This spring, the Beta Gamma Sigma honor society alleviated some of that stress with its “care package” fundraiser, which delivered boxes of scrumptious brownies to exam-weary students. While treat-filled fundraisers are fairly common on college campuses, this one is different: It was organized with assistance from the Greyston Bakery. Located about 90 minutes south of Marist in the Hudson Valley city of Yonkers, this company has several qualities that make it unique. For one, its brownies (which filled the care packages) are used exclusively to make not one, but two flavors of Ben & Jerry’s Ice Cream (Chocolate Fudge Brownie and Half Baked, in case you’re wondering).
More interesting, though, is the bakery’s adherence to an Open Hiring policy. “Since 1982,” the company website explains, “[we have assembled] a remarkable team of bakers by hiring without interviews, resumes, background checks or applications… Open Hiring fills jobs without judging applicants or asking any questions. It creates opportunities for those who have been kept out of the workforce.” The policy offers employment to people regardless of color, faith, sexual orientation, criminal history or economic circumstances.
Alumnus and Board of Advisors' member Greg Garville ’74 was instrumental in introducing the School of Management to the Greyston team: Last November, a group of students and faculty members toured the bakery, and soon a partnership was born. The result: 855 Greyston Brownies were sold during exam week, netting a profit for BGS of about $2,100 — all of which was donated back to the bakery.
A final footnote: The keynote speaker during this semester’s Ethics Week (April 8-12) was Greyston Bakery Account Manager Sunitha Malieckal. The topic of her address was “Ethical Business Still Makes a Profit.”
IN THE PHOTO: From left: Alison Kenney ’19, Taylor Ziman ’19, SoM Administrative Assistant Melissa Boutot, Colleen Kelly ’19 and SoM Office Assistant Christine Riebe assemble packages of Greyston brownies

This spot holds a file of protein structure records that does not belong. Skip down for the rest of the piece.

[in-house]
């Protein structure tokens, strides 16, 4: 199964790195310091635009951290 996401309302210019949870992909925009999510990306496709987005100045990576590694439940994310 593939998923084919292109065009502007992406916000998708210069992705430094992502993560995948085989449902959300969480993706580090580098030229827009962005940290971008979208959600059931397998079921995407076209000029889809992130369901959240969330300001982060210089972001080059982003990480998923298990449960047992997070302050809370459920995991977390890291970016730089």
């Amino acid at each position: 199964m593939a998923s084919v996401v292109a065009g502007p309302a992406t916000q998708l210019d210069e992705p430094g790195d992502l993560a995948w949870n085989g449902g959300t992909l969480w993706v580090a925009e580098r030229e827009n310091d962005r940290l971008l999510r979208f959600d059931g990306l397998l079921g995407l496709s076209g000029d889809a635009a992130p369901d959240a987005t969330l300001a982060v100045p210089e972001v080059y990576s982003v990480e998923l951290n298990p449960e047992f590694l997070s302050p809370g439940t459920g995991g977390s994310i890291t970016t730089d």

Despite an unexpected overnight snowfall, there was a “good turnout” of students and parents at the Accounting Open House on March 2, reports J. Donald Warren, Jr., professor of accounting and Schlobach Distinguished Chair in Accounting. The event offered detailed information on two of SoM’s accounting degree programs: The Master of Science in Professional Accountancy (MS/PAccy) and the Dual Degree program. One of the quickest programs of its kind in the nation, the MS/PAccy provides accounting majors with a graduate degree in accounting as well as the additional credit hours needed to meet the Certified Public Accountant licensing requirement. Thirty SoM undergraduates are currently enrolled in the Dual Degree program, through which they can earn both their bachelor’s and master’s degrees in accounting in the summer after their senior year.
Warren’s Open House presentation stressed the advantages to students who opt for these programs. Salary surveys from both the Institute of Management Accountants and the Robert Half Company indicate that accountants with graduate degrees earn more than their colleagues; promotions to partner, manager, and corporate managerial positions most often go to those with advanced degrees. In most cases, SoM sophomores and juniors seeking to enroll in these programs need not take the GMAT exam. And the accelerated pace gives students an edge over their peers from other colleges with similar programs that take five years to complete. “These programs are a win-win for Marist accounting majors,” Warren says.